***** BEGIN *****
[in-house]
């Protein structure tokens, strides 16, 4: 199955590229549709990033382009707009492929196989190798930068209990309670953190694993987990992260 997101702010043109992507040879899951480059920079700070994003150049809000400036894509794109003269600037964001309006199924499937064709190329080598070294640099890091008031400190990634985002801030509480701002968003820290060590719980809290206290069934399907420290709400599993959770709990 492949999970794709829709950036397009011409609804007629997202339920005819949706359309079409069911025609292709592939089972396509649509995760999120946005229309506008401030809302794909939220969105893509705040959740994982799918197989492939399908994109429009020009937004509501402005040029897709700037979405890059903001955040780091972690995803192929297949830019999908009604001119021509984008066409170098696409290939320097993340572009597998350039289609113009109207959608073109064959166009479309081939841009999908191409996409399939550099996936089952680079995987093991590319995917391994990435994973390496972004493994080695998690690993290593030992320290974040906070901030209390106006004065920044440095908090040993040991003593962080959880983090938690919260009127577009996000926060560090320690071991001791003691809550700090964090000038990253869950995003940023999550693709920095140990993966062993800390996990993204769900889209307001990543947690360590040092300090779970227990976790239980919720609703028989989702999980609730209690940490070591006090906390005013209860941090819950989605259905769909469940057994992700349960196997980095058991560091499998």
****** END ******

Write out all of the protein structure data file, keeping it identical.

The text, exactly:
[in-house]
């Protein structure tokens, strides 16, 4: 199955590229549709990033382009707009492929196989190798930068209990309670953190694993987990992260 997101702010043109992507040879899951480059920079700070994003150049809000400036894509794109003269600037964001309006199924499937064709190329080598070294640099890091008031400190990634985002801030509480701002968003820290060590719980809290206290069934399907420290709400599993959770709990 492949999970794709829709950036397009011409609804007629997202339920005819949706359309079409069911025609292709592939089972396509649509995760999120946005229309506008401030809302794909939220969105893509705040959740994982799918197989492939399908994109429009020009937004509501402005040029897709700037979405890059903001955040780091972690995803192929297949830019999908009604001119021509984008066409170098696409290939320097993340572009597998350039289609113009109207959608073109064959166009479309081939841009999908191409996409399939550099996936089952680079995987093991590319995917391994990435994973390496972004493994080695998690690993290593030992320290974040906070901030209390106006004065920044440095908090040993040991003593962080959880983090938690919260009127577009996000926060560090320690071991001791003691809550700090964090000038990253869950995003940023999550693709920095140990993966062993800390996990993204769900889209307001990543947690360590040092300090779970227990976790239980919720609703028989989702999980609730209690940490070591006090906390005013209860941090819950989605259905769909469940057994992700349960196997980095058991560091499998």